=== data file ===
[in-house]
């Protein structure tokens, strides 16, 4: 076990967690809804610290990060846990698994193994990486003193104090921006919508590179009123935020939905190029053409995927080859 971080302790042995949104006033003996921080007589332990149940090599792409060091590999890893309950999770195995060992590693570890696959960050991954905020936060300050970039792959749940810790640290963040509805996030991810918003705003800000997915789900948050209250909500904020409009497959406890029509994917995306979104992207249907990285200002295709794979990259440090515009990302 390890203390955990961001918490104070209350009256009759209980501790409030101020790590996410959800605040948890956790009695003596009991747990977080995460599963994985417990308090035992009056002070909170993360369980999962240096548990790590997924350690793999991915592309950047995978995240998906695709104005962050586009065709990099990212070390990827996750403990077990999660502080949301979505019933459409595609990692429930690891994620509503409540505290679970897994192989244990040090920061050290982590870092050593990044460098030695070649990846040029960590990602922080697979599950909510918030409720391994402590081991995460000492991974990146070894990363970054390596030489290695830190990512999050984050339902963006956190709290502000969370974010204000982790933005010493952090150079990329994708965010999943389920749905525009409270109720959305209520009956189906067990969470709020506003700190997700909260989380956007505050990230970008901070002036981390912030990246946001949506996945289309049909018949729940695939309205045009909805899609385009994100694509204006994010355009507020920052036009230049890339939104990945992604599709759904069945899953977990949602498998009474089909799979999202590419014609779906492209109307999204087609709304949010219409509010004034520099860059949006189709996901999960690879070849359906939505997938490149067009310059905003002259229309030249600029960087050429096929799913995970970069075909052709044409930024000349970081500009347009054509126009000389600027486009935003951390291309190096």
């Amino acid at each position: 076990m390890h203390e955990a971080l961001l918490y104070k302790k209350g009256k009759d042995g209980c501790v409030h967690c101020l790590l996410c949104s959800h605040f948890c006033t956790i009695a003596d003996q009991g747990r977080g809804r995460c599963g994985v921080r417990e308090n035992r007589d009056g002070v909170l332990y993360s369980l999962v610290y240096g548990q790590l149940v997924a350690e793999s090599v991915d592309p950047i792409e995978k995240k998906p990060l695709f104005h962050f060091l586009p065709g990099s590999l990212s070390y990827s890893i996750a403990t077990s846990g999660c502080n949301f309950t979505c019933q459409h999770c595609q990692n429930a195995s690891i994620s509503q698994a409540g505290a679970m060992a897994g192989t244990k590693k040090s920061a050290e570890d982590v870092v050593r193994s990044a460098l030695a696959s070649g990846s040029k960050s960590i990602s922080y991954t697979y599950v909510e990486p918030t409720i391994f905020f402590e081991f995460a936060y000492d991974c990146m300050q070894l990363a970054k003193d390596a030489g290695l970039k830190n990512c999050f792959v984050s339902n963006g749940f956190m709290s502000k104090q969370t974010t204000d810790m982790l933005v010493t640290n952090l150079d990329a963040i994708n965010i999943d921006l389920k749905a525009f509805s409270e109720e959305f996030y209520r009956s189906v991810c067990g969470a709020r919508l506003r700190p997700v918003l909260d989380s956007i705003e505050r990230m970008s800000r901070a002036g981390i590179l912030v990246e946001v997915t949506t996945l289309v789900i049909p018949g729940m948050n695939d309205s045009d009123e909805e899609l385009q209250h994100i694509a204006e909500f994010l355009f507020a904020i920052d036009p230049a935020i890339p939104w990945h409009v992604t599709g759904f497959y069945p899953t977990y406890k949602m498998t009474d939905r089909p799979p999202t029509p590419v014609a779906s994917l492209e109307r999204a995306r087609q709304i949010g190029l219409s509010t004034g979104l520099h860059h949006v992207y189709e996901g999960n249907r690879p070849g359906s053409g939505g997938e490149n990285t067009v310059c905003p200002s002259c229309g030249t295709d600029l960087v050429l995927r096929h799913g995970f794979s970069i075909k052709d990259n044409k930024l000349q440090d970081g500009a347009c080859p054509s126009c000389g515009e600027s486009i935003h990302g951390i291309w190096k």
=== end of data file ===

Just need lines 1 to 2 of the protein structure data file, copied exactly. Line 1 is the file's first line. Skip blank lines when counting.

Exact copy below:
[in-house]
């Protein structure tokens, strides 16, 4: 076990967690809804610290990060846990698994193994990486003193104090921006919508590179009123935020939905190029053409995927080859 971080302790042995949104006033003996921080007589332990149940090599792409060091590999890893309950999770195995060992590693570890696959960050991954905020936060300050970039792959749940810790640290963040509805996030991810918003705003800000997915789900948050209250909500904020409009497959406890029509994917995306979104992207249907990285200002295709794979990259440090515009990302 390890203390955990961001918490104070209350009256009759209980501790409030101020790590996410959800605040948890956790009695003596009991747990977080995460599963994985417990308090035992009056002070909170993360369980999962240096548990790590997924350690793999991915592309950047995978995240998906695709104005962050586009065709990099990212070390990827996750403990077990999660502080949301979505019933459409595609990692429930690891994620509503409540505290679970897994192989244990040090920061050290982590870092050593990044460098030695070649990846040029960590990602922080697979599950909510918030409720391994402590081991995460000492991974990146070894990363970054390596030489290695830190990512999050984050339902963006956190709290502000969370974010204000982790933005010493952090150079990329994708965010999943389920749905525009409270109720959305209520009956189906067990969470709020506003700190997700909260989380956007505050990230970008901070002036981390912030990246946001949506996945289309049909018949729940695939309205045009909805899609385009994100694509204006994010355009507020920052036009230049890339939104990945992604599709759904069945899953977990949602498998009474089909799979999202590419014609779906492209109307999204087609709304949010219409509010004034520099860059949006189709996901999960690879070849359906939505997938490149067009310059905003002259229309030249600029960087050429096929799913995970970069075909052709044409930024000349970081500009347009054509126009000389600027486009935003951390291309190096």